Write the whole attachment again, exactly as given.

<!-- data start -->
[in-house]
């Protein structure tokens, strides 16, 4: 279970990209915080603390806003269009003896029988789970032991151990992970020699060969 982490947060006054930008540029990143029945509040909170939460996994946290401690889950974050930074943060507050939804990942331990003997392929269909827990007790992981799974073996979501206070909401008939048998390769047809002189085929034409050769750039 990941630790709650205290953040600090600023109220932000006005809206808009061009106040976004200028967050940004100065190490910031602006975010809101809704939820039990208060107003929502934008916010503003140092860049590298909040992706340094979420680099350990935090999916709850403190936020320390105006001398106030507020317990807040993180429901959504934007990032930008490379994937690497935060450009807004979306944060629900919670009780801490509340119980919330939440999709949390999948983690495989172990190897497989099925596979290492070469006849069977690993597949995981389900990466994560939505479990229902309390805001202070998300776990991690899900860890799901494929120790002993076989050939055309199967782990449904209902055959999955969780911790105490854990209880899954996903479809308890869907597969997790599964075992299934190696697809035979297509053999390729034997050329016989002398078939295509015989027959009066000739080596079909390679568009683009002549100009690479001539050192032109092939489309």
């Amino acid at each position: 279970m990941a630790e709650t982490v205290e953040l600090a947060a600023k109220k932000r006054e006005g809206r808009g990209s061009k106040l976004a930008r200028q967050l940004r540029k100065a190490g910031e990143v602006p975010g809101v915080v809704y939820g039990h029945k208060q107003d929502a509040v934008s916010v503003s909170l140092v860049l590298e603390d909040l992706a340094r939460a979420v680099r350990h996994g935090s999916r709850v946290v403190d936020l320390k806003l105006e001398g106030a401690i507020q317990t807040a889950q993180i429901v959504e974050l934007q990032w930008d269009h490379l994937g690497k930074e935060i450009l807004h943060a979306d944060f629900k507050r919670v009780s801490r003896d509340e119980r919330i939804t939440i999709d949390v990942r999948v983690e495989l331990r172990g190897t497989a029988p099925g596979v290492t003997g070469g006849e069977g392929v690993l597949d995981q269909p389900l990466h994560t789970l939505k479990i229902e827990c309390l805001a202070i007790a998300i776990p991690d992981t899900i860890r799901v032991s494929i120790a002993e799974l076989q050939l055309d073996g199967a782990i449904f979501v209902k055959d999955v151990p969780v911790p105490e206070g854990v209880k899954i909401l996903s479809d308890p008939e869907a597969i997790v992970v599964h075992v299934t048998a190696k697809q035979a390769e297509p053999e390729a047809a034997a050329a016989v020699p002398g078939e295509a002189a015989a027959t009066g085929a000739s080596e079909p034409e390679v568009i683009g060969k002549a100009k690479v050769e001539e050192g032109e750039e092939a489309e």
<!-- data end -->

[in-house]
């Protein structure tokens, strides 16, 4: 279970990209915080603390806003269009003896029988789970032991151990992970020699060969 982490947060006054930008540029990143029945509040909170939460996994946290401690889950974050930074943060507050939804990942331990003997392929269909827990007790992981799974073996979501206070909401008939048998390769047809002189085929034409050769750039 990941630790709650205290953040600090600023109220932000006005809206808009061009106040976004200028967050940004100065190490910031602006975010809101809704939820039990208060107003929502934008916010503003140092860049590298909040992706340094979420680099350990935090999916709850403190936020320390105006001398106030507020317990807040993180429901959504934007990032930008490379994937690497935060450009807004979306944060629900919670009780801490509340119980919330939440999709949390999948983690495989172990190897497989099925596979290492070469006849069977690993597949995981389900990466994560939505479990229902309390805001202070998300776990991690899900860890799901494929120790002993076989050939055309199967782990449904209902055959999955969780911790105490854990209880899954996903479809308890869907597969997790599964075992299934190696697809035979297509053999390729034997050329016989002398078939295509015989027959009066000739080596079909390679568009683009002549100009690479001539050192032109092939489309």
């Amino acid at each position: 279970m990941a630790e709650t982490v205290e953040l600090a947060a600023k109220k932000r006054e006005g809206r808009g990209s061009k106040l976004a930008r200028q967050l940004r540029k100065a190490g910031e990143v602006p975010g809101v915080v809704y939820g039990h029945k208060q107003d929502a509040v934008s916010v503003s909170l140092v860049l590298e603390d909040l992706a340094r939460a979420v680099r350990h996994g935090s999916r709850v946290v403190d936020l320390k806003l105006e001398g106030a401690i507020q317990t807040a889950q993180i429901v959504e974050l934007q990032w930008d269009h490379l994937g690497k930074e935060i450009l807004h943060a979306d944060f629900k507050r919670v009780s801490r003896d509340e119980r919330i939804t939440i999709d949390v990942r999948v983690e495989l331990r172990g190897t497989a029988p099925g596979v290492t003997g070469g006849e069977g392929v690993l597949d995981q269909p389900l990466h994560t789970l939505k479990i229902e827990c309390l805001a202070i007790a998300i776990p991690d992981t899900i860890r799901v032991s494929i120790a002993e799974l076989q050939l055309d073996g199967a782990i449904f979501v209902k055959d999955v151990p969780v911790p105490e206070g854990v209880k899954i909401l996903s479809d308890p008939e869907a597969i997790v992970v599964h075992v299934t048998a190696k697809q035979a390769e297509p053999e390729a047809a034997a050329a016989v020699p002398g078939e295509a002189a015989a027959t009066g085929a000739s080596e079909p034409e390679v568009i683009g060969k002549a100009k690479v050769e001539e050192g032109e750039e092939a489309e």